There’s a lot of buzz these days around good debt vs bad debt—but is there really a difference? And once you define your debt, how do you best manage it for future success?

It sounds like an oxymoron; what exactly is good debt?

Any debt that is associated with an asset is considered good debt. Basically, if it helps you move forward to meet your goals while increasing your income or future net worth, it can be looked at as good debt. For example, a home mortgage is connected to a home, which is an asset. Or student debt is attached to you, the student, and furthering your education to earn more or expand your knowledge is obviously a good move for your future. After all, you are your greatest asset.

A good rule of thumb is anything that will help you grow and better yourself and your situation can be considered good debt. This is not a free pass to rack up “self-care” debt. It’s still important to assess how much debt you take on. You don’t want to stack up debt if you can’t afford to pay it off, in addition to everything else you want to achieve.

That’s why it’s just as important to have a plan of attack on good debt, even if it’s not labeled, “bad.” For example, if your housing costs are becoming unmanageable, can you refinance, downsize, or potentially move into a more budget-friendly neighborhood? Or if you feel overwhelmed with your student debt, are there repayment options you can consider that would work better for your financial situation?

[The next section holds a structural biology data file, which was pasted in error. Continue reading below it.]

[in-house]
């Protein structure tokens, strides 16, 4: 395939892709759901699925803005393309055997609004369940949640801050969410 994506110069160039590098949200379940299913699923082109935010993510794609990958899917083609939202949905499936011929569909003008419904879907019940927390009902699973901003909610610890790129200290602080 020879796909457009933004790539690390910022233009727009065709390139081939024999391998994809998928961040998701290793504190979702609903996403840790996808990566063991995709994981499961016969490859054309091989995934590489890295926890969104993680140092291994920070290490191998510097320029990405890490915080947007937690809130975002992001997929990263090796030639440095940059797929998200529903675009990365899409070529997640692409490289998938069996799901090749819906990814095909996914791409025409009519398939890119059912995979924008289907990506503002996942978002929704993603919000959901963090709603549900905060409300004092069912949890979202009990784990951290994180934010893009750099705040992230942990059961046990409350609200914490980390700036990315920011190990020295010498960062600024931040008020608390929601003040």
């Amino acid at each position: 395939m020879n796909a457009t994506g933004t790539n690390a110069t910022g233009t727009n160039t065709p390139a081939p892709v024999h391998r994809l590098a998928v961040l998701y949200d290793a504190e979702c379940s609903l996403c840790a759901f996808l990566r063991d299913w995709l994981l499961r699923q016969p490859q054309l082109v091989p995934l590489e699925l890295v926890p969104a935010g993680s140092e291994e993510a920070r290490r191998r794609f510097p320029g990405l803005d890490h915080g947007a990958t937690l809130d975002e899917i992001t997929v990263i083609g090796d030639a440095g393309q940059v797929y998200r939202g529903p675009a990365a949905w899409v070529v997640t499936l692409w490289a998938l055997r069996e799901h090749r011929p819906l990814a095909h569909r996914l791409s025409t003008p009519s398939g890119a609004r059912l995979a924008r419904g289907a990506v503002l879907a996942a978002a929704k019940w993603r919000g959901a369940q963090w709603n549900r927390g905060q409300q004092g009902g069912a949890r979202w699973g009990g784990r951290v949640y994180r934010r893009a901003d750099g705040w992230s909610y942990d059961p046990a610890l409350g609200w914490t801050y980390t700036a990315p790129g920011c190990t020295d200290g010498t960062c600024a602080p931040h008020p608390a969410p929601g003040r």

When it comes to any type of debt, being proactive is the most important factor in paying it off. There is a fine line between this scenario and spiraling out of control into what can be labeled, “bad debt.”

So what is bad debt?

While the term itself is not one we love to use, bad debt can be defined as any debt that comes with a high-interest rate. From payday loans to credit cards to personal loans, it can quickly add up and leave you feeling drowning in debt. 

The first step in getting your head above water is to assess your entire situation and ask yourself why? Were you living outside your means or was it a careless oversight? Or was it because of an emergency and it was a necessary solution?

Then take action. Come up with a plan that is realistic and is something you can stick to. Maybe that means paying down your smallest debts first or perhaps it looks like setting up a meeting with a counselor that can help you determine a debt management plan. Depending on the type of debt you are paying off, investigating refinancing might also be an option.

Good debt or bad debt—when you honestly address how you got into the situation, you can take accountability, and start to make a plan on how to pay off the debt. This approach is one you can carry on your financial journey to meet your future goals.

In my last post, I discussed savings vs debts, and it offers a few more tips on how to approach paying down your debt. 


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Financial advice for real people, by real people. You shouldn't need a degree to understand your money. Join Head of Education, Brittney Castro and Altruist mentors as they break down financial tips and strategies in a real way to help you finally understand how to achieve your financial goals faster.

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